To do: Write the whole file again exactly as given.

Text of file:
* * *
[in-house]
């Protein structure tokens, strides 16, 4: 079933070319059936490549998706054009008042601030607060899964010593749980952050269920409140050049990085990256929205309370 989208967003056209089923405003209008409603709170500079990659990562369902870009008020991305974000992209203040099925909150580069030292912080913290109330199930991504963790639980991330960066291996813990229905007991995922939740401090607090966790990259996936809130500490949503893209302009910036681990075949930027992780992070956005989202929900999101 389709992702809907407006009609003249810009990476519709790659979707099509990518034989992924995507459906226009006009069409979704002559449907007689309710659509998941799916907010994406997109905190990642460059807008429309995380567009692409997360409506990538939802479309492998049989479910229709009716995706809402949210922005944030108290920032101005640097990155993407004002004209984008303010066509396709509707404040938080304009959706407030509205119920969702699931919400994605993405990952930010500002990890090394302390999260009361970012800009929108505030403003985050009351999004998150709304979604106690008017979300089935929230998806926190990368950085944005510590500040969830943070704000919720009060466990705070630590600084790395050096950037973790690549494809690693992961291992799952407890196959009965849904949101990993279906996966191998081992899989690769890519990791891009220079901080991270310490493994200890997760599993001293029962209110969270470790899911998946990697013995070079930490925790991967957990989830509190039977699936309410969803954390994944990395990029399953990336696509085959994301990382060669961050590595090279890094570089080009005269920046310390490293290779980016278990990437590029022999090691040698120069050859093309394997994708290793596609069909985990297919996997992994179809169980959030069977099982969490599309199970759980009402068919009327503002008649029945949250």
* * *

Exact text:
[in-house]
């Protein structure tokens, strides 16, 4: 079933070319059936490549998706054009008042601030607060899964010593749980952050269920409140050049990085990256929205309370 989208967003056209089923405003209008409603709170500079990659990562369902870009008020991305974000992209203040099925909150580069030292912080913290109330199930991504963790639980991330960066291996813990229905007991995922939740401090607090966790990259996936809130500490949503893209302009910036681990075949930027992780992070956005989202929900999101 389709992702809907407006009609003249810009990476519709790659979707099509990518034989992924995507459906226009006009069409979704002559449907007689309710659509998941799916907010994406997109905190990642460059807008429309995380567009692409997360409506990538939802479309492998049989479910229709009716995706809402949210922005944030108290920032101005640097990155993407004002004209984008303010066509396709509707404040938080304009959706407030509205119920969702699931919400994605993405990952930010500002990890090394302390999260009361970012800009929108505030403003985050009351999004998150709304979604106690008017979300089935929230998806926190990368950085944005510590500040969830943070704000919720009060466990705070630590600084790395050096950037973790690549494809690693992961291992799952407890196959009965849904949101990993279906996966191998081992899989690769890519990791891009220079901080991270310490493994200890997760599993001293029962209110969270470790899911998946990697013995070079930490925790991967957990989830509190039977699936309410969803954390994944990395990029399953990336696509085959994301990382060669961050590595090279890094570089080009005269920046310390490293290779980016278990990437590029022999090691040698120069050859093309394997994708290793596609069909985990297919996997992994179809169980959030069977099982969490599309199970759980009402068919009327503002008649029945949250």